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I have this structure:

typedef struct
{
int data[10];
} small_structure;

and this code:

small_structure *s_struct;
void * chunk;

chunk = malloc(1000);
s_struct = chunk;

Is it ok to do something like this? Ignore the fact that this is wasting memory.

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Are you trying to do the struct hack? –  hugomg Aug 2 '11 at 0:04

3 Answers 3

up vote 2 down vote accepted

Yes, that's fine. malloc will return you suitably aligned memory. Just assigning any arbitrary void * pointer to a small_structure * variable is not OK, however. That means your specific example is fine, but something like:

int function(void *p)
{
    small_structure *s = p;
    return s->data[0];
}

is not! If p isn't suitably aligned for a small_structure * pointer, you've just caused undefined behaviour.

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Whats wrong with using the void pointer as an in between? For example, I have a 2nd structure: (large_structure * l_struct) which is still smaller than the chunk of memory, and after I am done using s_struct, I assign l_struct = chunk and then begin using l_struct. –  ZPS Aug 2 '11 at 0:03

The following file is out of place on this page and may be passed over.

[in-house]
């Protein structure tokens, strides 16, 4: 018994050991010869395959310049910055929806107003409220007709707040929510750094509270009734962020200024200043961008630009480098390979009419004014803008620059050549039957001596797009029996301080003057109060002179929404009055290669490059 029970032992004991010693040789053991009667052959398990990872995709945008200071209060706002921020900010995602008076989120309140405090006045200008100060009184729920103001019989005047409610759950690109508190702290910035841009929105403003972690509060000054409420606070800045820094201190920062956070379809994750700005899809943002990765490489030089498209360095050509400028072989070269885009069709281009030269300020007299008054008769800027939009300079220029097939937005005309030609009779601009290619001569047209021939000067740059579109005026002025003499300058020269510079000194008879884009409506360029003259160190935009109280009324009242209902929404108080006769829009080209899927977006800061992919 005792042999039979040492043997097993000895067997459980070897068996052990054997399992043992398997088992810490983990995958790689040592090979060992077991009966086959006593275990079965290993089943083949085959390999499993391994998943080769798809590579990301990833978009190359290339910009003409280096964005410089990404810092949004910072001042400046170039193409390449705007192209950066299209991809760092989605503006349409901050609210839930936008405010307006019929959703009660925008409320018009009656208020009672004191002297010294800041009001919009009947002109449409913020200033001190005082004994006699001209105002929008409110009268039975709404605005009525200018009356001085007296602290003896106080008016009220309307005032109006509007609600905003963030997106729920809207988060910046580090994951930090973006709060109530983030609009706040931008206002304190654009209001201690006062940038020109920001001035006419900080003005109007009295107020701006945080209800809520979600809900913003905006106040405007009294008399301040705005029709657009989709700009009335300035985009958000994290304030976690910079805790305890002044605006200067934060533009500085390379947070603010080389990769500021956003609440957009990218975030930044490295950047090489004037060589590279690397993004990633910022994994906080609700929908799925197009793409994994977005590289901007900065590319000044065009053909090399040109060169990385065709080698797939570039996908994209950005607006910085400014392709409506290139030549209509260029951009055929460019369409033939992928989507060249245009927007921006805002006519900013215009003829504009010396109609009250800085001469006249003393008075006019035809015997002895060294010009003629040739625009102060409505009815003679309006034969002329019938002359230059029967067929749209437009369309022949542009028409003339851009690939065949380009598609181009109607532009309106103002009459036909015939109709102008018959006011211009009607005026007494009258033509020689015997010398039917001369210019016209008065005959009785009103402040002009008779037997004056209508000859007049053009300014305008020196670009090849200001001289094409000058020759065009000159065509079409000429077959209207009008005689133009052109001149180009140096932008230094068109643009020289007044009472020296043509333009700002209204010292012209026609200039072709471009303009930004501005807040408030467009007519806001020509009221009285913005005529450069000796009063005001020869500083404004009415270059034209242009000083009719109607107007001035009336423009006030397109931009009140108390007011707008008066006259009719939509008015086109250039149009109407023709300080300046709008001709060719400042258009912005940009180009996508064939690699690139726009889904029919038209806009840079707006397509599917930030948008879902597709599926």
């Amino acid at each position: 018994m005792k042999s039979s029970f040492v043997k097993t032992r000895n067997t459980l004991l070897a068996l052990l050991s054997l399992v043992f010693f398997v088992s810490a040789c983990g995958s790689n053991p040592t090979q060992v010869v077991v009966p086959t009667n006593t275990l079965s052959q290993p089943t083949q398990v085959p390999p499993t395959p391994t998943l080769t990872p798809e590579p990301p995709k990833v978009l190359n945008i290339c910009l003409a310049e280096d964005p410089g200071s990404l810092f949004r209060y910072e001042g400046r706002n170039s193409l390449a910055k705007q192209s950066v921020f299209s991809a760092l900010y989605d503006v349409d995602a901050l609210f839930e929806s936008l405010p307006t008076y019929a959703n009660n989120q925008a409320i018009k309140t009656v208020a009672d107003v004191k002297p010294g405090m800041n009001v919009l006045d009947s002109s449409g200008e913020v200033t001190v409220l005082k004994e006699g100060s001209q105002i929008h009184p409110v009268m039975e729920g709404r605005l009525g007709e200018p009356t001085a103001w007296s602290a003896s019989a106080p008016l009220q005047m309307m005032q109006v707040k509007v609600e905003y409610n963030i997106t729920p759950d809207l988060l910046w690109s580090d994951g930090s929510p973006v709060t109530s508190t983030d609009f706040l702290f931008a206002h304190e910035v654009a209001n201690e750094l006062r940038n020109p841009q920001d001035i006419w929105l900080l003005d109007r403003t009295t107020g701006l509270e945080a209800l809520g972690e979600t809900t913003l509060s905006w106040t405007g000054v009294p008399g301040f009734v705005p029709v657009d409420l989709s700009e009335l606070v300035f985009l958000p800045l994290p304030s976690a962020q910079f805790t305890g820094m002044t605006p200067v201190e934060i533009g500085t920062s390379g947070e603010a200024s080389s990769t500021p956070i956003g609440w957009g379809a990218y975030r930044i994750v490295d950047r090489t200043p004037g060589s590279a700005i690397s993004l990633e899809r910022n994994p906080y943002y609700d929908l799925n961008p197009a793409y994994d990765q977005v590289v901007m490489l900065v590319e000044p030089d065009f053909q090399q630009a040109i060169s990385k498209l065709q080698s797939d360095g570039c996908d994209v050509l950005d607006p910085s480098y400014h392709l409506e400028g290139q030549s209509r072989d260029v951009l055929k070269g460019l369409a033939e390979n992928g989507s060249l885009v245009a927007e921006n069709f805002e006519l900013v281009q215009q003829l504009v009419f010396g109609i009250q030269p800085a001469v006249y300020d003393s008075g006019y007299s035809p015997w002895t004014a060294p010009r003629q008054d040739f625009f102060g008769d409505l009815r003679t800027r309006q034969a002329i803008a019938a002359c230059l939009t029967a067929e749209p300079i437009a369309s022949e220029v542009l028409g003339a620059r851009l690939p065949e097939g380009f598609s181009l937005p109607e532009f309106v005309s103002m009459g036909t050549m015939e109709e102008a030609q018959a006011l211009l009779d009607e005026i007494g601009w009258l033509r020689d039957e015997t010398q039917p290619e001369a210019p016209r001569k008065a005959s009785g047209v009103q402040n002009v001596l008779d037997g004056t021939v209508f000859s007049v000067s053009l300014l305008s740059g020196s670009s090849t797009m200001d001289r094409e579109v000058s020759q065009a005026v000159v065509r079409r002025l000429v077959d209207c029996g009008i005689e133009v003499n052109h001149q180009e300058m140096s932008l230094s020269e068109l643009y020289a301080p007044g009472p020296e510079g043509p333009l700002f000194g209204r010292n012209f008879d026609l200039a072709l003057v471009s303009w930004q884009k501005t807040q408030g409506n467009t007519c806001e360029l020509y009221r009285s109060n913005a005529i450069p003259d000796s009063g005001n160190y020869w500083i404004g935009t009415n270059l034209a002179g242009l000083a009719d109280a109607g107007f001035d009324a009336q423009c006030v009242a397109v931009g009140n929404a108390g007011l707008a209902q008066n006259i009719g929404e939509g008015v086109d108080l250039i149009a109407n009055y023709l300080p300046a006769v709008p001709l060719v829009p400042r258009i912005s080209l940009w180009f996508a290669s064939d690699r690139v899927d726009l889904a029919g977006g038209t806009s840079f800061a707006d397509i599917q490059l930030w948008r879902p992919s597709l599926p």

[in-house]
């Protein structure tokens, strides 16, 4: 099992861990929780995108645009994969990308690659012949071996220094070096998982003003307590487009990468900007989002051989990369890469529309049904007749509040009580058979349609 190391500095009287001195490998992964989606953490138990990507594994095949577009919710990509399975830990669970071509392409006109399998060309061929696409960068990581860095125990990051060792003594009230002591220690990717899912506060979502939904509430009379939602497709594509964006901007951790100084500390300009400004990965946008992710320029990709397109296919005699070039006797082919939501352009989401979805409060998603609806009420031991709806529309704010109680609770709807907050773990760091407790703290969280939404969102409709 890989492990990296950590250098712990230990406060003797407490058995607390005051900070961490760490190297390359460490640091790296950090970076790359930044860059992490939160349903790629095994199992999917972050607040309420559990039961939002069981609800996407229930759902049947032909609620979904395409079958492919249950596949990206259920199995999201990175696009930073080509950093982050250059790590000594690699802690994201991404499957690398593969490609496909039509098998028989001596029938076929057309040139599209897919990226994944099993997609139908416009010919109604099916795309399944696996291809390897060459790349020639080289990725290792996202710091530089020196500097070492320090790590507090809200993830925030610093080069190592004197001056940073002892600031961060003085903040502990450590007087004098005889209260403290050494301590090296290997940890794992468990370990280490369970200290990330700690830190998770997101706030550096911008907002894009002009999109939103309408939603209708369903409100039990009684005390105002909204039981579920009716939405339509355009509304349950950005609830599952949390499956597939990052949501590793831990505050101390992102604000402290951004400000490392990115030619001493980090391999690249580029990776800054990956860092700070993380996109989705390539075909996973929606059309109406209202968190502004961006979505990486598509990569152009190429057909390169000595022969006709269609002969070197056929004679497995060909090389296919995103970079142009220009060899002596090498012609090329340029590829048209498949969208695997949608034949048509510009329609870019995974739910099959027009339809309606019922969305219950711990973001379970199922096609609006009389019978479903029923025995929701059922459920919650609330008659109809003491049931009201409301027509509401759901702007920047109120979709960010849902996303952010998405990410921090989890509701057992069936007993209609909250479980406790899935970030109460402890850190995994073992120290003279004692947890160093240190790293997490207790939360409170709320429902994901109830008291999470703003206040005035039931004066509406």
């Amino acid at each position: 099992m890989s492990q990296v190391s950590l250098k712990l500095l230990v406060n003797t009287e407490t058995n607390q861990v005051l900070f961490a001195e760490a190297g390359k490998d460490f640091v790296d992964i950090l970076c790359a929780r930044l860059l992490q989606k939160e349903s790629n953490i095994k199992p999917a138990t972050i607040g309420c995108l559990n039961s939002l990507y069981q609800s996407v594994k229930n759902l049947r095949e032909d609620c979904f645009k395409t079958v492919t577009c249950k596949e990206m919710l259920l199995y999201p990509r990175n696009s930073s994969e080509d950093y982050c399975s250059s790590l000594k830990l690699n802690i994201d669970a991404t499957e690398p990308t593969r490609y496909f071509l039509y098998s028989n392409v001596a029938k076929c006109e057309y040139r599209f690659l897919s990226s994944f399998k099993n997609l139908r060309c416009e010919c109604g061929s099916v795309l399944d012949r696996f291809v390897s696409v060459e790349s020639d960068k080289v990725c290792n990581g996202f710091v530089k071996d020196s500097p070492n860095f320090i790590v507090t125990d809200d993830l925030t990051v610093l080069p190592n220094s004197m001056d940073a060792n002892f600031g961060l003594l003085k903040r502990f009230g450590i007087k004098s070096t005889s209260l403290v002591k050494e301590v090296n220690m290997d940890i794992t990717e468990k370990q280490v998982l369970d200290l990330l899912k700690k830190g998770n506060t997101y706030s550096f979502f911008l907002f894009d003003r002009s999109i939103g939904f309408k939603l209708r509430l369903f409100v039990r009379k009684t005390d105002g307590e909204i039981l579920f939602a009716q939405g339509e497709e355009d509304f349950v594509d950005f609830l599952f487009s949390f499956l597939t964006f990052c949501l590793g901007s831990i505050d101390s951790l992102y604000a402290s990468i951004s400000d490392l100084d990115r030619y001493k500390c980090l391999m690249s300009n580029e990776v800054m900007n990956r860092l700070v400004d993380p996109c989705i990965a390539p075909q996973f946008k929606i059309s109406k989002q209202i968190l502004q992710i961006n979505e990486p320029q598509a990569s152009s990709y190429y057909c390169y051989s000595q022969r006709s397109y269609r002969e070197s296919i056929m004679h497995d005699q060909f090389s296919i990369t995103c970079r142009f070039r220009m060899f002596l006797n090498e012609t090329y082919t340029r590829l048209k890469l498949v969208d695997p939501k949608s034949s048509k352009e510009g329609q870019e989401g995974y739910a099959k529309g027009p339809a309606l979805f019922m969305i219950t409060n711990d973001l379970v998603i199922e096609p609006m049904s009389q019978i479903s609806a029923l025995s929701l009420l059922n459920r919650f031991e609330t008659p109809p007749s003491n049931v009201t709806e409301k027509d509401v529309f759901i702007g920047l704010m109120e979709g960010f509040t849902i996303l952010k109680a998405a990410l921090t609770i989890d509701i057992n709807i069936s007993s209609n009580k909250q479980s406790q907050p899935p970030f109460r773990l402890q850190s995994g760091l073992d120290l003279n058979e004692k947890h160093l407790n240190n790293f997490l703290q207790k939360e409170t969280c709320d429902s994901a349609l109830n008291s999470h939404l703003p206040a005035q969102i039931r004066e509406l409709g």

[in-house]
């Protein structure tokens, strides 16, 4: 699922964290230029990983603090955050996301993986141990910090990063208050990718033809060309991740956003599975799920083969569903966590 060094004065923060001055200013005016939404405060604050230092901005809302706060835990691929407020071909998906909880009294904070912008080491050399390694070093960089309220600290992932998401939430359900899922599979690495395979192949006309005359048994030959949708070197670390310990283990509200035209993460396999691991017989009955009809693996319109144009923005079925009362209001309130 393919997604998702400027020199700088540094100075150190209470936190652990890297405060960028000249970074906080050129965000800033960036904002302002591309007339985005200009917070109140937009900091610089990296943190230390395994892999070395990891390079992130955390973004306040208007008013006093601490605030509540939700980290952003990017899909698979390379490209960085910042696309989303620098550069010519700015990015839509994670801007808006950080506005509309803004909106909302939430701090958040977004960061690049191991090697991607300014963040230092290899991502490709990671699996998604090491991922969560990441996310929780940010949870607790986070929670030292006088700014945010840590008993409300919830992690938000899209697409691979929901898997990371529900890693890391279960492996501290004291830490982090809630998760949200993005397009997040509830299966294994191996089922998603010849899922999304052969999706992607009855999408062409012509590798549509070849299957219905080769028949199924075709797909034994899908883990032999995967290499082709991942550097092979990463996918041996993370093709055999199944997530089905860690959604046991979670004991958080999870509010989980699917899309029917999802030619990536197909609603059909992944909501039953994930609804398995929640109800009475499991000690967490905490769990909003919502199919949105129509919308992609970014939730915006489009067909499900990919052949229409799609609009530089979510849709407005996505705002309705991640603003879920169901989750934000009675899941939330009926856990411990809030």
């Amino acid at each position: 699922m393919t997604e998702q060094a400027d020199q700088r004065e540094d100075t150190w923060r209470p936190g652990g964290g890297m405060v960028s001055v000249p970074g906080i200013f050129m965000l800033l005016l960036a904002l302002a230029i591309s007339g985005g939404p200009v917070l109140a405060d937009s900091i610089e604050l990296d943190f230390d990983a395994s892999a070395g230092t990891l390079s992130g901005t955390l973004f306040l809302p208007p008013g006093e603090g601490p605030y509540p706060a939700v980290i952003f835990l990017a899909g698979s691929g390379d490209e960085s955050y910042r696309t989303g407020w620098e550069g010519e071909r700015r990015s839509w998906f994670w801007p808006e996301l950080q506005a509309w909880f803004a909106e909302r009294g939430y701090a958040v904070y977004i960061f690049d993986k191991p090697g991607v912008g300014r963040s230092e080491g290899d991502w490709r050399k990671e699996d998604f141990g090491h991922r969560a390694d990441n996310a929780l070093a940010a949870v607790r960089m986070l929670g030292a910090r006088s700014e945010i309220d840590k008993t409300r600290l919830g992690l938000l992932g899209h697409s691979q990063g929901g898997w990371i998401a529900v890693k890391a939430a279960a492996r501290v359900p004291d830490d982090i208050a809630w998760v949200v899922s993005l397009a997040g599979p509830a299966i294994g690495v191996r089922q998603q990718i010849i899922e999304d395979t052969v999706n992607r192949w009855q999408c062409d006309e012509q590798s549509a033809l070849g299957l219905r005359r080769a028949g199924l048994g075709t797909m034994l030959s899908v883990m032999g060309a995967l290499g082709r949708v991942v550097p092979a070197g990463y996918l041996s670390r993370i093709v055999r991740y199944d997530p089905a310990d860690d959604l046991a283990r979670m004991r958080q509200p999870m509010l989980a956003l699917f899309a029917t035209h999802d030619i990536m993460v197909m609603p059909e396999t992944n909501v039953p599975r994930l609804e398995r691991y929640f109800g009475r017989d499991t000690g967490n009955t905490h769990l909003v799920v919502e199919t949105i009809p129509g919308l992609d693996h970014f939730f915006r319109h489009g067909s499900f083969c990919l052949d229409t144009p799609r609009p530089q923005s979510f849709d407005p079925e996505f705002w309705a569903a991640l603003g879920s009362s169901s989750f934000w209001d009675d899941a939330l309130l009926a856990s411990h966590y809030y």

1  
@ZPS: It's not fine in general, but is fine if you know that your alignment will always be correct. –  Gabe Aug 2 '11 at 0:05
    
Gabe's got it right. In my function example, you can't know that s is correctly aligned. Your original example in your question is fine, though. I just wanted to caution against dangerous behaviour when playing with void *. –  Carl Norum Aug 2 '11 at 0:07

Yes, it is always legal to allocate more memory than you need, so long as that much memory is available.

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AFAICT, there is nothing wrong with it (except for the waste ;-).

Note that you'll have to fill the struct with useful data before you use it.

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